Date of Award

2013

Degree Type

Dissertation

Degree Name

Doctor of Philosophy (PhD)

Department

Microbiology and Immunology

Abstract

The observation that Nepsilon-lysine acetylation occurs on a hundreds of proteins in bacteria is a recent discovery. To study the mechanisms that regulate acetylation and to determine if acetylation affects physiology, I studied the Escherichia coli response regulator and transcription factor RcsB, which was reported to be acetylated in vitro. To monitor RcsB activity, I measured transcription from the rprA promoter, which requires RcsB. I confirmed that RcsB is activated by phosphorylation through the Rcs phosphorelay and acetyl phosphate and showed that acetyl phosphate could phosphorylate RcsB. However, a mutant that accumulates acetyl phosphate (ackA) exhibited reduced rprA transcription instead of the predicted increase. To test if acetylation affected RcsB activity in vivo, I analyzed the effect of the only known E. coli protein deacetylase CobB on rprA transcription and RcsB acetylation and determined that the cobB mutant showed reduced rprA promoter activity and hyperacetylated RcsB. Perhaps more surprisingly, RcsB isolated from the ackA mutant was also hyperacetylated. Using a genetic approach, I identified an AckA- and CobB-sensitive RcsB lysine that controls its activity. Since RcsB acetylation increases when acetyl phosphate accumulates, we hypothesize that acetyl phosphate is a novel acetyl donor for protein acetylation.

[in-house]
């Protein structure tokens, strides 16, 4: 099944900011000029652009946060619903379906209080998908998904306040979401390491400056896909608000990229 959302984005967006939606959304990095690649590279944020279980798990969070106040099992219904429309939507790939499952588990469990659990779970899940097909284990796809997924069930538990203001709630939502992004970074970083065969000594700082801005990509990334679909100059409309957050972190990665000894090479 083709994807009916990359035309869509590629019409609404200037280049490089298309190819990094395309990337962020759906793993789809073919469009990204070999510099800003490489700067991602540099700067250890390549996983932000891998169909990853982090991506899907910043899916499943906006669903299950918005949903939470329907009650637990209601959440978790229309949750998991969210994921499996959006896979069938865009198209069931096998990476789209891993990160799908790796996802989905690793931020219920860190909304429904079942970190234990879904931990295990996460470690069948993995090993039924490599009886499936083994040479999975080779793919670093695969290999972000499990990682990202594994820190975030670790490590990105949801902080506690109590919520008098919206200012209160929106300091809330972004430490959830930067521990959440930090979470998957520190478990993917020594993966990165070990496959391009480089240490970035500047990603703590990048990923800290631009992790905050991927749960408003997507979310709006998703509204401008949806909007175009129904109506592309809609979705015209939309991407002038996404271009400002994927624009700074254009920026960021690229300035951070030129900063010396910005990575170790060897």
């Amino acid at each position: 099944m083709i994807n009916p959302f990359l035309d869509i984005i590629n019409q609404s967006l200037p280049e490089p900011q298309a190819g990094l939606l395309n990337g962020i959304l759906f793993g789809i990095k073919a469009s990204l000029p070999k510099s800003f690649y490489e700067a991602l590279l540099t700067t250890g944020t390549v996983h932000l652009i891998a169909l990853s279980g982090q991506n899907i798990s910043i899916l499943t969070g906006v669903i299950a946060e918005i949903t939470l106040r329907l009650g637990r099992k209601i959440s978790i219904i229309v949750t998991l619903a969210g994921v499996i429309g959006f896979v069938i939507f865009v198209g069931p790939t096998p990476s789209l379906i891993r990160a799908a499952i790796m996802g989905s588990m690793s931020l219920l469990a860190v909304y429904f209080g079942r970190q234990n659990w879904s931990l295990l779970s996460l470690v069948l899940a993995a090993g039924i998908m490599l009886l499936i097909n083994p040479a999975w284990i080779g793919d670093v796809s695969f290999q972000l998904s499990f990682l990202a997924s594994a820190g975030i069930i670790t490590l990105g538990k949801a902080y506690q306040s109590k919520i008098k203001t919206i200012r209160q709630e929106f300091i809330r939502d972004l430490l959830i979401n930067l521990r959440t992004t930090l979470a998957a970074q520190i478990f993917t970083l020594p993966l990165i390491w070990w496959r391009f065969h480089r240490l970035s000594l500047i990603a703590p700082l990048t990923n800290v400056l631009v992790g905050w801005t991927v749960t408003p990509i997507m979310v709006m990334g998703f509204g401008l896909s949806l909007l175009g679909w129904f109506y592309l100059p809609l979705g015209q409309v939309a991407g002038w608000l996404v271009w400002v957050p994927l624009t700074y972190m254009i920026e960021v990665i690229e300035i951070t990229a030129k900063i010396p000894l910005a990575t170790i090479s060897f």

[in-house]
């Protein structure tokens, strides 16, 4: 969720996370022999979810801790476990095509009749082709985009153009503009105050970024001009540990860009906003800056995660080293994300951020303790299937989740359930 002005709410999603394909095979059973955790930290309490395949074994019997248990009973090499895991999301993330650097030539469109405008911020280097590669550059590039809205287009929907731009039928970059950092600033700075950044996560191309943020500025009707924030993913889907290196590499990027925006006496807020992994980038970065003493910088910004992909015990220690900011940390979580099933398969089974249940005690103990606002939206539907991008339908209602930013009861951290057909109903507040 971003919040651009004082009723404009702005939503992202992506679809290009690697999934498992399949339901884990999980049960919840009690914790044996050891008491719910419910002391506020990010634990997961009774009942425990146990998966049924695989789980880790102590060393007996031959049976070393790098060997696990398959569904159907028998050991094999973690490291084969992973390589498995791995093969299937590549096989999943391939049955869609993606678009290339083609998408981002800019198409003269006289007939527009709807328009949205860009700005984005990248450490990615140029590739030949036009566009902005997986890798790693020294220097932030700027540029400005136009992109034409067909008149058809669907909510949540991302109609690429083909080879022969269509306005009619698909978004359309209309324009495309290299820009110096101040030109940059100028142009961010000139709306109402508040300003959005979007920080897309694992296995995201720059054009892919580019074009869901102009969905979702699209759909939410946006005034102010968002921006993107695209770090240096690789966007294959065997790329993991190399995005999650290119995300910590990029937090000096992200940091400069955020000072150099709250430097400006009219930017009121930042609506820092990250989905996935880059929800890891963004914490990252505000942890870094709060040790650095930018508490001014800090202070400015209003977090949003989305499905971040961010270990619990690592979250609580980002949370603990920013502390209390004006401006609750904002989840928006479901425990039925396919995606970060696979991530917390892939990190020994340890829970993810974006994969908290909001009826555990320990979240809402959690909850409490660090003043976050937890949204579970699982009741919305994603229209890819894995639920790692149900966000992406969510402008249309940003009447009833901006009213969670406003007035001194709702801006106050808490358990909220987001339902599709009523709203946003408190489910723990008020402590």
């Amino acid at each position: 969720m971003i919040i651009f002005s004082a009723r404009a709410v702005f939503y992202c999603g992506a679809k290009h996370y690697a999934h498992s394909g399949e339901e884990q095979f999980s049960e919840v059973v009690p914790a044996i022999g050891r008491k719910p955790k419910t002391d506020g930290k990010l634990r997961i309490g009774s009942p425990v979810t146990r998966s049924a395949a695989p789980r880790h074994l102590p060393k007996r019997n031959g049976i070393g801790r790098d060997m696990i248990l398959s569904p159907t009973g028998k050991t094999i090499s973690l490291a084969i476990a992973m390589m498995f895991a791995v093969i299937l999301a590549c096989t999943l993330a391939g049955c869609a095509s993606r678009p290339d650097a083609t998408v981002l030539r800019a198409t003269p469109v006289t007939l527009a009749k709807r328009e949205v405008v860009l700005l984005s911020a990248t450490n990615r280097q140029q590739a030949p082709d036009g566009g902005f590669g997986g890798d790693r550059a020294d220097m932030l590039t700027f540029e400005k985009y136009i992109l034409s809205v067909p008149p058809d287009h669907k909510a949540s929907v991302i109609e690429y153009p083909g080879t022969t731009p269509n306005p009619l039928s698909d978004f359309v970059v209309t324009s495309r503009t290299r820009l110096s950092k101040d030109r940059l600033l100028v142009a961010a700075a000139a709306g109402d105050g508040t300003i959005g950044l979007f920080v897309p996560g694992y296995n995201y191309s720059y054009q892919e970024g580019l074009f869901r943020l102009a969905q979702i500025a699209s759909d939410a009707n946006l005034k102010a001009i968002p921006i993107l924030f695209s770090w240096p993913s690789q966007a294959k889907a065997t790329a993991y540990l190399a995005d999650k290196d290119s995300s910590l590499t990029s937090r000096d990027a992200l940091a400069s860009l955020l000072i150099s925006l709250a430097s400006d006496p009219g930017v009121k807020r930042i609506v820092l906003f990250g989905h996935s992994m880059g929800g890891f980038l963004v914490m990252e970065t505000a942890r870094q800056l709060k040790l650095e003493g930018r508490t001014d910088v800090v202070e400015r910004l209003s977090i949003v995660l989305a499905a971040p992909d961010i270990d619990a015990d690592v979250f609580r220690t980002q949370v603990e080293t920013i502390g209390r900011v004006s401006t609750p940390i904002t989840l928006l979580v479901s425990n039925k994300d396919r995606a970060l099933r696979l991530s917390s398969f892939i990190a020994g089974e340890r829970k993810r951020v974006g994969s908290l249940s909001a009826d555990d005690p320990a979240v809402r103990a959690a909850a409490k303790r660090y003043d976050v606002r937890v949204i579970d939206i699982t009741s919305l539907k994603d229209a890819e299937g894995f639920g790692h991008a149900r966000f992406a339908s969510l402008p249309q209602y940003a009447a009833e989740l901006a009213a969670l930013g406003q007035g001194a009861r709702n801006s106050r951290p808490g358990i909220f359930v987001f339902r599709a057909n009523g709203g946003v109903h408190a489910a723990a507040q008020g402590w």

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Creative Commons License
This work is licensed under a Creative Commons Attribution-Noncommercial-No Derivative Works 3.0 License.

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